Finally, when looking at the industry of an exporter, it is important to remember that the owner of a good when it is exported may not be the producer of that good (or even be in the same industry). For instance, goods that are produced by Australia’s farmers are usually exported by businesses in the wholesale industry, such as marketing boards, and will be counted as part of the wholesale industry rather than agriculture. So, many businesses that are supplying goods and services to other businesses that undertake the export function are actually excluded from this count.

So what did the ABS find?

The ABS looked at both exporters of goods and exporters of services. The 30,240 businesses that exported goods produced over $121 billion in export revenue during 2001-02. The 2250 businesses that exported services (excluding those businesses which provided services to tourists and students in Australia) contributed service export revenue of $16.4 billion.

The ABS also provided a breakdown of goods exporters in terms of size, industry and state.

In terms of size, Australia’s goods exports were dominated by a relatively small number of exporters. There were 209 businesses, all with goods exports of $100 million or more in 2001-02, which accounted for the lion’s share of export revenue in Australia (around $84 billion or 69% of total goods export revenue over the period). By contrast, there were around 16,600 businesses (or 55% of all goods exporters) with exports valued between $10,000 and $100,000. This group provided a mere 0.5% of total goods export revenue. This finding is consistent with Austrade research, which showed large businesses being major contributors to revenue but with SMEs being the main growth sector of the exporter community.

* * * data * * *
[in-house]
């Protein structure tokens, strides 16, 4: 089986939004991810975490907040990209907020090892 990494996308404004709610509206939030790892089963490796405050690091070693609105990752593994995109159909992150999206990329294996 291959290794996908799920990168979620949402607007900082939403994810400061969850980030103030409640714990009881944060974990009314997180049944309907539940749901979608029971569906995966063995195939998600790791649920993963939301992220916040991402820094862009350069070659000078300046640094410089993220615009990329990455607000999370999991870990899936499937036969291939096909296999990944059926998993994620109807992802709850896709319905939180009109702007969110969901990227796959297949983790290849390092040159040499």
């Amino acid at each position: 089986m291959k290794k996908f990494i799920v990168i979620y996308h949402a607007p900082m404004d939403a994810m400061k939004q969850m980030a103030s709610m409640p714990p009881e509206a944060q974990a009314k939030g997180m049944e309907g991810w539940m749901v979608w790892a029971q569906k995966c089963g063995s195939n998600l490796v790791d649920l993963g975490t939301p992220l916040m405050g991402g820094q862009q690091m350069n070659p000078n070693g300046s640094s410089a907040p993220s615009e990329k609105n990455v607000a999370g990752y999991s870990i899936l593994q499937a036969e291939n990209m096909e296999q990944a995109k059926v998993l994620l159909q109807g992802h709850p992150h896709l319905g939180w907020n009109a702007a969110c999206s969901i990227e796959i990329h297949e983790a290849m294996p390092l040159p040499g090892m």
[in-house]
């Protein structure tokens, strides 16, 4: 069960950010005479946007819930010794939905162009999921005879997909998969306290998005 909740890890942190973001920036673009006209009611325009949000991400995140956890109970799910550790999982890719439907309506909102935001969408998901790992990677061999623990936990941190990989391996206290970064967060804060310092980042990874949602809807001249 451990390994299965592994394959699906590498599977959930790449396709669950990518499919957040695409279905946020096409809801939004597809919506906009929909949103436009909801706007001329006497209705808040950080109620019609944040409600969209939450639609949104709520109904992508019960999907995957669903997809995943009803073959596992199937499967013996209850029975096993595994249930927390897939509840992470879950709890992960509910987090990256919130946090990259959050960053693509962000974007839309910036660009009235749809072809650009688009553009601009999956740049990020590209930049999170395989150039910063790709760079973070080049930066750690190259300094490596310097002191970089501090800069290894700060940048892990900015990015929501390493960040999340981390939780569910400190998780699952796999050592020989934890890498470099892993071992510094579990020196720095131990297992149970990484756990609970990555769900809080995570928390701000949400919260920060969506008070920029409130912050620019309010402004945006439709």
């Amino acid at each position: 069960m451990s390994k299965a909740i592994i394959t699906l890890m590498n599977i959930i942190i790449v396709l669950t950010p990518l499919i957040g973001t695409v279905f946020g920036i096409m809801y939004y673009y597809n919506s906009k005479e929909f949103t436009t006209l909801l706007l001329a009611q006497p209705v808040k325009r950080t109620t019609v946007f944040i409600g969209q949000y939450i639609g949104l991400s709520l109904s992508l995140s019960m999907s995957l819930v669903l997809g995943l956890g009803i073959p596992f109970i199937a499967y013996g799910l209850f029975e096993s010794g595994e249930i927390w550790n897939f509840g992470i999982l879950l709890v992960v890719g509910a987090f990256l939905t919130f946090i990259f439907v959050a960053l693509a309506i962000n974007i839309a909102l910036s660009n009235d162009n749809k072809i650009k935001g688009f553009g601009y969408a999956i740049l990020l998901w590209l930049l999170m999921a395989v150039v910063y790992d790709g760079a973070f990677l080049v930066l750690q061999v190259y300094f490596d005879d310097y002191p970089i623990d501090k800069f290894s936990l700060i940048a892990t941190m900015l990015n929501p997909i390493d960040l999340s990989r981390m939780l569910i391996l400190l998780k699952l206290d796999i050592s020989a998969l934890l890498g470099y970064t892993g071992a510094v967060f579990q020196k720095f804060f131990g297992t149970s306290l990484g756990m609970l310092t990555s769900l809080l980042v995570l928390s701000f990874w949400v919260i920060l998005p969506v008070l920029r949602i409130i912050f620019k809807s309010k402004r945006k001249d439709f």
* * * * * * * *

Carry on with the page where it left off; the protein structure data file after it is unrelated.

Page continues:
Industry is broken down in terms of both exporter numbers and export revenue. In terms of industry by exporter numbers, there were 7556 manufacturing exporters, 7969 wholesale trade exporters, 2178 retail exporters and 1956 exporters in property and business services.

In terms of industry by export revenue, the most significant exporting industries (in terms of businesses which owned goods at the time of export) were manufacturing (38%), mining (31%), and wholesale trade (21%). These industries accounted for around $108 billion of the $121 billion worth of goods exported from Australia during this period.

What about the contribution of Australia’s agricultural exporters? The ABS shows that the producers of the exports are not often the owners of the exports when they go through customs. This can have a large effect on the results. In terms of commodity industry of origin, the ABS shows that whilst 87% of the mining industry’s exports were exported by that industry, only 13% of the agriculture, forestry and fishing industries’ exports were exported by those industries (78% was exported by wholesalers).

And no ABS publication would be complete without a state-by-state breakdown. WA took the honours by contributing 26% of Australia’s goods export revenue followed by Queensland on 19%, and NSW and Victoria (both on 18% with a concentration in manufacturing).

So what happens next? The ABS will monitor the customs entries and provide an estimate annually. Austrade will also work further with the ABS on how to measure the exporters excluded in the count (such as those in inbound services and tourism). This will enable policy makers and Austrade to have a regular count of the number of exporters to see how close we are getting to our goal of doubling the number of exporters by 2006/07.